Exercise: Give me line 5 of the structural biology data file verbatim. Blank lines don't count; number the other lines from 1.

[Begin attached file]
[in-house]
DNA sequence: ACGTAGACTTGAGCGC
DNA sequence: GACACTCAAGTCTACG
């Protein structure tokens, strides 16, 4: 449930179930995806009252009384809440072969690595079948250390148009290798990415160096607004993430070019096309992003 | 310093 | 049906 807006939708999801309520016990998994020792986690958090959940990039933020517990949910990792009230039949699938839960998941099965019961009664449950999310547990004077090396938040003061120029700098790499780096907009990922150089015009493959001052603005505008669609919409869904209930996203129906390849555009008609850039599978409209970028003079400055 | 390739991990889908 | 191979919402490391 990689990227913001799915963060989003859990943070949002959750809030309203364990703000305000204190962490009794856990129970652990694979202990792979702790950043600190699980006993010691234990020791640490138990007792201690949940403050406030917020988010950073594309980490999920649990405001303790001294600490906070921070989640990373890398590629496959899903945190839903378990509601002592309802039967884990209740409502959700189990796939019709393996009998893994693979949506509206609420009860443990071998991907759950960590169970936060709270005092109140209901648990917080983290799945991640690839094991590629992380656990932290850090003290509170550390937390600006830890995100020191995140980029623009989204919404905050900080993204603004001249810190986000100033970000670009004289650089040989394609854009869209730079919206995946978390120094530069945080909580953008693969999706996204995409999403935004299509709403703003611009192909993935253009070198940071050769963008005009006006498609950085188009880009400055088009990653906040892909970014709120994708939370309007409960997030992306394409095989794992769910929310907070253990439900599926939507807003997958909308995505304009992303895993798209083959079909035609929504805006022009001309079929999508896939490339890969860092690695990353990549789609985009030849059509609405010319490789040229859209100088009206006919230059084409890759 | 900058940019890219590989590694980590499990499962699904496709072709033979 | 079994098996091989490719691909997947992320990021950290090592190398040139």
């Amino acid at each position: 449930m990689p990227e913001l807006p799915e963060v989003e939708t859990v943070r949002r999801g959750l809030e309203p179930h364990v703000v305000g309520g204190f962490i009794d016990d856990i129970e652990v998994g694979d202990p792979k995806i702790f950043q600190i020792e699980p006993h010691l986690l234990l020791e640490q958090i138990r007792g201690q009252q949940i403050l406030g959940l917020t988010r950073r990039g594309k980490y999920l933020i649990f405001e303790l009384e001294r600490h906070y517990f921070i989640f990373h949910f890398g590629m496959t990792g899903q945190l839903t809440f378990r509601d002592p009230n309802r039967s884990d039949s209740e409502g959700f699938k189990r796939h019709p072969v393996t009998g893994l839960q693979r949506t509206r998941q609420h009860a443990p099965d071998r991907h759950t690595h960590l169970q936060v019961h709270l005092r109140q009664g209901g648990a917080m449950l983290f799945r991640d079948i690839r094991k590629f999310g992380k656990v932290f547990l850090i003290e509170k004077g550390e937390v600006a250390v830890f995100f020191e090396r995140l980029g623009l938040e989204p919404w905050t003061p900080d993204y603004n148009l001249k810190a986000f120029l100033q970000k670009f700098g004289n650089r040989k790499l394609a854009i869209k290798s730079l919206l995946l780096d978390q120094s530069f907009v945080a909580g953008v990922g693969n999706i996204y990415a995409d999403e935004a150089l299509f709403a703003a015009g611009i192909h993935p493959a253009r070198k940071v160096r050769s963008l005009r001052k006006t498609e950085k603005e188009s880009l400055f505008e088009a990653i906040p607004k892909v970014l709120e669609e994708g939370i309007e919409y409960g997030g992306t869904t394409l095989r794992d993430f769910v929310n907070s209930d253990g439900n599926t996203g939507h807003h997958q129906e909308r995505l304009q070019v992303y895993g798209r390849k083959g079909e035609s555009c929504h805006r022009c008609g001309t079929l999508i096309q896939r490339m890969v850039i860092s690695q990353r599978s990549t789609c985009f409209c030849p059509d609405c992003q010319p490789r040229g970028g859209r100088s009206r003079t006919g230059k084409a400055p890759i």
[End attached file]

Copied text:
């Amino acid at each position: 449930m990689p990227e913001l807006p799915e963060v989003e939708t859990v943070r949002r999801g959750l809030e309203p179930h364990v703000v305000g309520g204190f962490i009794d016990d856990i129970e652990v998994g694979d202990p792979k995806i702790f950043q600190i020792e699980p006993h010691l986690l234990l020791e640490q958090i138990r007792g201690q009252q949940i403050l406030g959940l917020t988010r950073r990039g594309k980490y999920l933020i649990f405001e303790l009384e001294r600490h906070y517990f921070i989640f990373h949910f890398g590629m496959t990792g899903q945190l839903t809440f378990r509601d002592p009230n309802r039967s884990d039949s209740e409502g959700f699938k189990r796939h019709p072969v393996t009998g893994l839960q693979r949506t509206r998941q609420h009860a443990p099965d071998r991907h759950t690595h960590l169970q936060v019961h709270l005092r109140q009664g209901g648990a917080m449950l983290f799945r991640d079948i690839r094991k590629f999310g992380k656990v932290f547990l850090i003290e509170k004077g550390e937390v600006a250390v830890f995100f020191e090396r995140l980029g623009l938040e989204p919404w905050t003061p900080d993204y603004n148009l001249k810190a986000f120029l100033q970000k670009f700098g004289n650089r040989k790499l394609a854009i869209k290798s730079l919206l995946l780096d978390q120094s530069f907009v945080a909580g953008v990922g693969n999706i996204y990415a995409d999403e935004a150089l299509f709403a703003a015009g611009i192909h993935p493959a253009r070198k940071v160096r050769s963008l005009r001052k006006t498609e950085k603005e188009s880009l400055f505008e088009a990653i906040p607004k892909v970014l709120e669609e994708g939370i309007e919409y409960g997030g992306t869904t394409l095989r794992d993430f769910v929310n907070s209930d253990g439900n599926t996203g939507h807003h997958q129906e909308r995505l304009q070019v992303y895993g798209r390849k083959g079909e035609s555009c929504h805006r022009c008609g001309t079929l999508i096309q896939r490339m890969v850039i860092s690695q990353r599978s990549t789609c985009f409209c030849p059509d609405c992003q010319p490789r040229g970028g859209r100088s009206r003079t006919g230059k084409a400055p890759i």